Featured: A Walk in the Woods

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Taken by: Jay Stotts

Jay is the nature photographer that I wish that I could be. It’s tough to find a good place to start talking about his photostream because it seems that everything he takes a picture of looks beautiful; however, one of my favorite parts is undoubtedly the set “from my kayak.” These pictures are so up-close and feel personal, even at 500 or 400mm. In case you don’t have a good sense of what that means, it is “reasonable” (compositionally at lease) to take a portrait from about 25ft away or more at this focal length. I have tried a bit of wildlife photography from a boat, myself but I have never gotten anywhere near this close to anything except for maybe a common loon or two. What makes these pictures special, beyond finding such cool subjects, is the way in which Jay captures all of these animals in action. His pictures of eagles don’t boil down to a static bird or to something gliding on the wind, but instead show an interaction. Sorting through these pictures feels almost like watching a play, even.

Beyond all of that, Jay’s pictures scream of technical excellence. His rendition of subtle details, especially in plumage, his composition, sense of timing, and basic exposure (trust me, limiting yourself to high shutter speeds on a supertelephoto lens can push some camera’s settings even in broad daylight) all harmonize into a wealth of images that make me happy at the end of the day. Jay writes on his flickr that he works for the weekends, just waiting to see what he can capture with his lens. I only hope that I can retire this way or blend more wildlife photography into my upcoming, professional life. Thank you for letting us use your work, Jay, and congratulations on today’s feature!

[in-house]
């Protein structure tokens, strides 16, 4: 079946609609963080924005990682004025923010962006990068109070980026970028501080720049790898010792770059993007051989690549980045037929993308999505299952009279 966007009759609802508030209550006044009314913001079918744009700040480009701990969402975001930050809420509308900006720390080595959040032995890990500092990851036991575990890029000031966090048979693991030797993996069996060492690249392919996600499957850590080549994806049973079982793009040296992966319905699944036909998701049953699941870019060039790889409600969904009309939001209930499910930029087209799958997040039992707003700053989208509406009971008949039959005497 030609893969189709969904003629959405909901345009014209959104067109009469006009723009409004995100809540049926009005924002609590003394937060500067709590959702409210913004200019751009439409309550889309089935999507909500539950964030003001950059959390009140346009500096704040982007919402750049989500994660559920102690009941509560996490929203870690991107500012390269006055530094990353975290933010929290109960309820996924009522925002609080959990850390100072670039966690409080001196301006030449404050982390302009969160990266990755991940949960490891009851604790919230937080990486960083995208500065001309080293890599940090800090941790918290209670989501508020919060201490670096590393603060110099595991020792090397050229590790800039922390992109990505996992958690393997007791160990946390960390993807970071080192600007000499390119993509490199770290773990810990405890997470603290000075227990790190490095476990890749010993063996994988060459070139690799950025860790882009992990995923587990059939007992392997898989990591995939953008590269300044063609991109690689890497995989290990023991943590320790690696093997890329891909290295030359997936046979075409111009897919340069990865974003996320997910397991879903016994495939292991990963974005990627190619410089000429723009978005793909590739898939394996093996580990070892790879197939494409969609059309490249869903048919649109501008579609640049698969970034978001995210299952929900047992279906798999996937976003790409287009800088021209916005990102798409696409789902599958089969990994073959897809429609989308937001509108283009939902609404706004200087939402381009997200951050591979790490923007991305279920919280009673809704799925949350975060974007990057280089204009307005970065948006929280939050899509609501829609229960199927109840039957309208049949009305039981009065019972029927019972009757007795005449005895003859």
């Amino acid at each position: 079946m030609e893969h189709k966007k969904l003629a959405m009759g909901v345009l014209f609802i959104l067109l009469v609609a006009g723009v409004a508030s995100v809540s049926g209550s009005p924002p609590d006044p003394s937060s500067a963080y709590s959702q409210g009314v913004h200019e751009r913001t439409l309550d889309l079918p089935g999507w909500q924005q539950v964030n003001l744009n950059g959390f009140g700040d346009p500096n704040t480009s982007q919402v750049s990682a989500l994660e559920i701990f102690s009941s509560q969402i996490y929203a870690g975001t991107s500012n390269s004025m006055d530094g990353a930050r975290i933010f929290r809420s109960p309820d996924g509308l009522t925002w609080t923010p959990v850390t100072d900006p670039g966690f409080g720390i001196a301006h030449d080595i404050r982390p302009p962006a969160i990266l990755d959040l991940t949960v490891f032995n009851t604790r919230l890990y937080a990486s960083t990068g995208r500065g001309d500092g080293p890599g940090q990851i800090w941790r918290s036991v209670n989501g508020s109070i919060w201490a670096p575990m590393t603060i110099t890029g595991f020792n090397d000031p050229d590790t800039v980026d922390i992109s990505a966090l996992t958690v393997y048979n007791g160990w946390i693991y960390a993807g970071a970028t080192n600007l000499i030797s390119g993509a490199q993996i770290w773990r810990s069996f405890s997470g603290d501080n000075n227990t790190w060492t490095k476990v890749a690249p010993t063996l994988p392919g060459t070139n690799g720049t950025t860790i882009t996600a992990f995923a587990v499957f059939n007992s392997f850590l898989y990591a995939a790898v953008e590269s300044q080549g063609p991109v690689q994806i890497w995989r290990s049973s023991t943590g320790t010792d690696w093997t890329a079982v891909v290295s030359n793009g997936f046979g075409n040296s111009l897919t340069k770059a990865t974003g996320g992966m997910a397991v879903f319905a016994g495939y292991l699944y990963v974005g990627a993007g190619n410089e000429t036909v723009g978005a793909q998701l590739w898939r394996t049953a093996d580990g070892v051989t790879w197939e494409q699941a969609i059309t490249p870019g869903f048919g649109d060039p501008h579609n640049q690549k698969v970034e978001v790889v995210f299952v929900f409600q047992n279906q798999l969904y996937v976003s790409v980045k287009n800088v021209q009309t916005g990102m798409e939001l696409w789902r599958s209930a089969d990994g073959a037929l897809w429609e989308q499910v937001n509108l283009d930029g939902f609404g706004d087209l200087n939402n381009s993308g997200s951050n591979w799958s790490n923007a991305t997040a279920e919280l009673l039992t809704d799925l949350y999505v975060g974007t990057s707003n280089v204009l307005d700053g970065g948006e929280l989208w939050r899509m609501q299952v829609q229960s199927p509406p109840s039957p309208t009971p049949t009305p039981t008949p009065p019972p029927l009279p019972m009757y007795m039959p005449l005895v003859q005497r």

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4 responses to “Featured: A Walk in the Woods

  1. Your observations of Jay and his work are spot-on. He is the consummate wildlife photographer- knowing when and where to find his subjects, gauging nature’s conditions, knowing the limits of his equipment, and his fearlessness to push a little harder to capture an image all help to create his wonderful photos. Yes; knowing your camera’s abilities is important, but it’s the willingness to think “outside the box” (or, in this case, the camera) that allows it to become an extension of his vision; a tool. It has been an absolute honor to accompany him on his outings, and view in wonderment at his images at the end of the day. We will often sit, for six to eight hours in our kayaks, waiting for a Great Blue Heron to make its move and catch a fish, often to have the bird fly off in a raucious departure, not getting a single shot. (Ask him about the time we were chased by three moose- pretty funny stuff!) His eye for detail, expression, unique settings and timing is perfect- he truly knows his art, nature, and where he belongs in it! Thank you for writing your article and honoring him- he deserves every accolade bestowed.

  2. Congratulations Jay – well deserved. Your photography is inspirational.
    You have successfully captured some of the worlds most beautiful creatures in a way that leaves the viewer wanting more.
    Thanks for sharing your talent it is truly motivational.

  3. Jay, you deserve every accolade you receive. As I have mentioned before, your work inspires me. Thank you for sharing your great work on flickr. Most people who don’t take pictures of wildlife have no idea how much time and patience it takes to get a great shot of something that naturally wants to leave the area when it sees you. Keep up the great work!

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